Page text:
AUSTIN (CNNMoney) -- Almost 2,000 miles from New York, a posse of the city's tech entrepreneurs gathered Sunday at an SXSW offshoot to network, recruit and pitch investors over beer.
Established fixtures from the city's startup scene -- like Etsy, Foursquare and Gilt Groupe -- turned out to mingle with a flock of brand-new upstarts. Some, quite literally, are just-barely hatched: Scott Carleton, co-founder of Artsicle, turned out to pitch his "Netflix of fine art" site. It launched 10 days ago.
Carleton is a former nuclear engineer who recently turned his hand to Web development. The creation-spark for Artsicle came from his girlfriend and fellow co-founder, Alexis Tryon, an art lover and former American Express employee.
"She went to a SoHo gallery, bonus check in hand, wanting to buy a painting -- and they wouldn't show it to her," Carleton says. Several tries later, she still couldn't crack the gallery code.
Enter Artsicle, which wants to demystify art shopping. For $50 a month, subscribers can rent a work from the site's portfolio. If they love it and want to keep it, the purchase price is prominently posted. Otherwise, they can swap it the next month and snag a new painting to display. The site opened its doors with a roster of 30 emerging artists, sourced from local university programs and galleries.
"It's completely bootstrapped," Carleton says of his venture, which went from idea to launch in four months.
On the other end of the spectrum are New York tech firms like SecondMarket, a seven-year-old financial services company that handled $10 billion in transactions last year. Its executives stopped by to tout the company's new private-stock sales platform, which connects deep-pocketed buyers with equity holders -- like employees at the startups milling around, drinking Shiner Bocks and swapping business cards via Twitter.
New York's tech scene leans heavily toward consumer Web companies. The SXSW meetup reflected that tilt, with pitches from new startups like imup4 (a planning tool for group outings), Dealery (daily-deals aggregator) and Pixable (Facebook photo sharing).
But the city is also home to a handful of deep-geek enterprise software companies -- the kinds of ventures more typically found in Silicon Valley. Like MongoDB. The name comes from "humongous," and that's the best way to describe the databases MongoDB underpins. It's the foundation of Foursquare, which stored records for 382 million check-ins last year.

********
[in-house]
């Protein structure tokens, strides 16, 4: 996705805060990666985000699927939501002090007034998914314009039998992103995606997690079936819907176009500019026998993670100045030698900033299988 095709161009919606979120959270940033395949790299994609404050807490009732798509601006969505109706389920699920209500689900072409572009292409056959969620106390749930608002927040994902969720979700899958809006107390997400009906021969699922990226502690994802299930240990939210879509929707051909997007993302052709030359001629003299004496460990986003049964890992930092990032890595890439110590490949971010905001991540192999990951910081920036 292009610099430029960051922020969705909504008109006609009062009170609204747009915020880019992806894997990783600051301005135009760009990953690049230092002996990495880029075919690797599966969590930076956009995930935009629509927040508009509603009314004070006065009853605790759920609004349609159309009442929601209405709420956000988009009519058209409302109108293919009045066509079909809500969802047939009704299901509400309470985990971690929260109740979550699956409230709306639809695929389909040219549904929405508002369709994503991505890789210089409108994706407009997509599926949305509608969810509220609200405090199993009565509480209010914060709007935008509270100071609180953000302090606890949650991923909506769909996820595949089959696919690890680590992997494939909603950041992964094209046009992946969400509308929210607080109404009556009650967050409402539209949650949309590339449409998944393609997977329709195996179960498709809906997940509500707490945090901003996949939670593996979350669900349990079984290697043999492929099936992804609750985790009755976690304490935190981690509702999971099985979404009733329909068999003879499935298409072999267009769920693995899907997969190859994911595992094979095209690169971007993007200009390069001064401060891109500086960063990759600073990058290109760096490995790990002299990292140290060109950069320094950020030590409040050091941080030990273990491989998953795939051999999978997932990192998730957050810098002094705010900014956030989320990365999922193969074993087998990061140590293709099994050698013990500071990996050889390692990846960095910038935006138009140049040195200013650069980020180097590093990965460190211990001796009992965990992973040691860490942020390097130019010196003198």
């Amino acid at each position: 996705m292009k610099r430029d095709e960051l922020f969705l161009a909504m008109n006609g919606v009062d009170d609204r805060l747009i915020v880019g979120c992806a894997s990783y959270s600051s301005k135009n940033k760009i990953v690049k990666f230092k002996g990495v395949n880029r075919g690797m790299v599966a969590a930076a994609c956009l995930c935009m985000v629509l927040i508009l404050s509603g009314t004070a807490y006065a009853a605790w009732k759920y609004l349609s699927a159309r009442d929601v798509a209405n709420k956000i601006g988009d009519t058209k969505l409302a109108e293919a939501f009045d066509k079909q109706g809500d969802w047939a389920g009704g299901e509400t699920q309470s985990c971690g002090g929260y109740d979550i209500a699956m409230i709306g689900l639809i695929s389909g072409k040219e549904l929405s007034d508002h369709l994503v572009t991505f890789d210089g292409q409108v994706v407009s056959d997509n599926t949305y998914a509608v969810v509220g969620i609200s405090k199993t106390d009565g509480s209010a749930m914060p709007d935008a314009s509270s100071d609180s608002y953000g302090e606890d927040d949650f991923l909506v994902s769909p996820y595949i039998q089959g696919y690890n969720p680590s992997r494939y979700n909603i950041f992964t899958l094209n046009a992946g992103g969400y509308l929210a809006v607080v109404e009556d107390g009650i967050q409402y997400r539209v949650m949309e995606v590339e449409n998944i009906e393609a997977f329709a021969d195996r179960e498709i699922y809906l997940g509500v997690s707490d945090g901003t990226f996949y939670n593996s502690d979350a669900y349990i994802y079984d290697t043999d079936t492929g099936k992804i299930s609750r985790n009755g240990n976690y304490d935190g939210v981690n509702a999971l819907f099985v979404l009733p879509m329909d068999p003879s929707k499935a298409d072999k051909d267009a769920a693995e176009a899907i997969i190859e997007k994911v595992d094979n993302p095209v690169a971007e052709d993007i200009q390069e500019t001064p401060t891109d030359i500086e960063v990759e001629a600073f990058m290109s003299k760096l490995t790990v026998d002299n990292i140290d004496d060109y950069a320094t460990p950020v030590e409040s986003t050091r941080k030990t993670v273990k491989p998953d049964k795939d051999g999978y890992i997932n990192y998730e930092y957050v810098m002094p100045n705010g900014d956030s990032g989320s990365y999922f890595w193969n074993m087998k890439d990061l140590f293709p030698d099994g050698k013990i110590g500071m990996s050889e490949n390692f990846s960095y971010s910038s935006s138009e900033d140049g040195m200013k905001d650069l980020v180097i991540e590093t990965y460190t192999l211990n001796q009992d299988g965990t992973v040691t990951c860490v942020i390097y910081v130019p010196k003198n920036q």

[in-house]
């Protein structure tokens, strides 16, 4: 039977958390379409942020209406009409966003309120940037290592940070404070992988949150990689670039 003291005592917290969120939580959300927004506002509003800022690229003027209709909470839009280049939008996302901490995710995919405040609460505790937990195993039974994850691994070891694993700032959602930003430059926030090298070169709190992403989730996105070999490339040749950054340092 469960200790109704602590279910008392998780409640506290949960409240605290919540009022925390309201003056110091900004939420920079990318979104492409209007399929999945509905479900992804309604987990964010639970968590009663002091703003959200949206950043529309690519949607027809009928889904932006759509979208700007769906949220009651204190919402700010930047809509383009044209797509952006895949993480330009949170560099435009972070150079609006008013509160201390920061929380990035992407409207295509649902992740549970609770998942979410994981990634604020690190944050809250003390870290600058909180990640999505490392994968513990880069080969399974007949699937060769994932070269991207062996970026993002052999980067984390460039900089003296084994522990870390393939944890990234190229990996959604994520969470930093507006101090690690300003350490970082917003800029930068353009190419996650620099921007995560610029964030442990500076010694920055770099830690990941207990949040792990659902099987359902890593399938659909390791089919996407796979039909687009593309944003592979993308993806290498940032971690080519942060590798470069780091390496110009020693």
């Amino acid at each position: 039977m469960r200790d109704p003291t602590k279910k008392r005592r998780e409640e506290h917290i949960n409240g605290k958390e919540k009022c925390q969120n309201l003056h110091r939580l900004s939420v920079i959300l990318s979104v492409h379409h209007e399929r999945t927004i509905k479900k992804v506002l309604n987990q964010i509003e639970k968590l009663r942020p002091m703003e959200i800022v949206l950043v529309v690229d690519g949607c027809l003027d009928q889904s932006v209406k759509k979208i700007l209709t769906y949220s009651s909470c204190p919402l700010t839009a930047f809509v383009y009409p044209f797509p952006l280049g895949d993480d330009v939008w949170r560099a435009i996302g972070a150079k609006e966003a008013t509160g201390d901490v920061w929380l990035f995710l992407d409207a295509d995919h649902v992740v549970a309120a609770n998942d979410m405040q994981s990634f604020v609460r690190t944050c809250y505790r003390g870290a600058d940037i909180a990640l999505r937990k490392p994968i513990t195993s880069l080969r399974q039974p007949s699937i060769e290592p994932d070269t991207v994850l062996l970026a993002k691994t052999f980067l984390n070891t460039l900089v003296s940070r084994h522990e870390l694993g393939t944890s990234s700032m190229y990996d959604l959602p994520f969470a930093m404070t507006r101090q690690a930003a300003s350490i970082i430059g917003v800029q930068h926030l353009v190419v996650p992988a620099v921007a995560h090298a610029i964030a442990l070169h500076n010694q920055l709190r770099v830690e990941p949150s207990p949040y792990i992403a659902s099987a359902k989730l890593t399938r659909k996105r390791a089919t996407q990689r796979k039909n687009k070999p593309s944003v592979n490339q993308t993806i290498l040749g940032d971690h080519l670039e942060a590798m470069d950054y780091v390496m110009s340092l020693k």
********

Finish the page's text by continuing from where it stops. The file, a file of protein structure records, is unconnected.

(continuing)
MongoDB is an open-source product, offering its software (and the complete code base) for free and making money selling services and support around it. Founded in 2007, the company now has 30 people and a client roster that includes Intuit (INTU), Shutterfly, Bit.ly and the New York Times.
The most common complaint about trying to run a tech company in NYC is the city's shallow pool of skilled programmers, compared to the deep reservoirs in the San Francisco area. Nosh Petigara, director of product strategy at 10gen -- the commercial developer behind MongoDB -- said he "hasn't found it super-hard to recruit" the engineers MongoDB needs to grow. Still, 10gen just opened its first Bay Area office, in part, to tap into the city's talent stream.
Support for NYC's growing tech ecosystem goes straight to the top. As SXSW kicked off, Mayor Mike Bloomberg fired off a tweet in the Austin direction: "To all the NYC technology leaders attending #SXSW this year: show 'em how we do innovation here in #NYC @NYxSW"
For CNNMoney's full SXSW coverage, follow @CNNMoneyTech and visit CNNMoney.com/sxsw.
Some families are outraged at the sums they've been offered by Lufthansa as compensation for the Germanwings plane crash in March which killed 150 people. More
As the public weighs in, debates about the $10 bill redesign are heating up. More
Uber just raised another $1 billion in funding, which values it at nearly $51 billion. More
Fast-food chains that operate in more than 30 locations nationwide are the sole target of a new rule in New York to hike their minimum wage to $15. But consumers and small business owners, as well as some employees, may be the ones to pay the price. More
You can't blame it on the economy anymore. More Millennials now have jobs, but are still living at home. More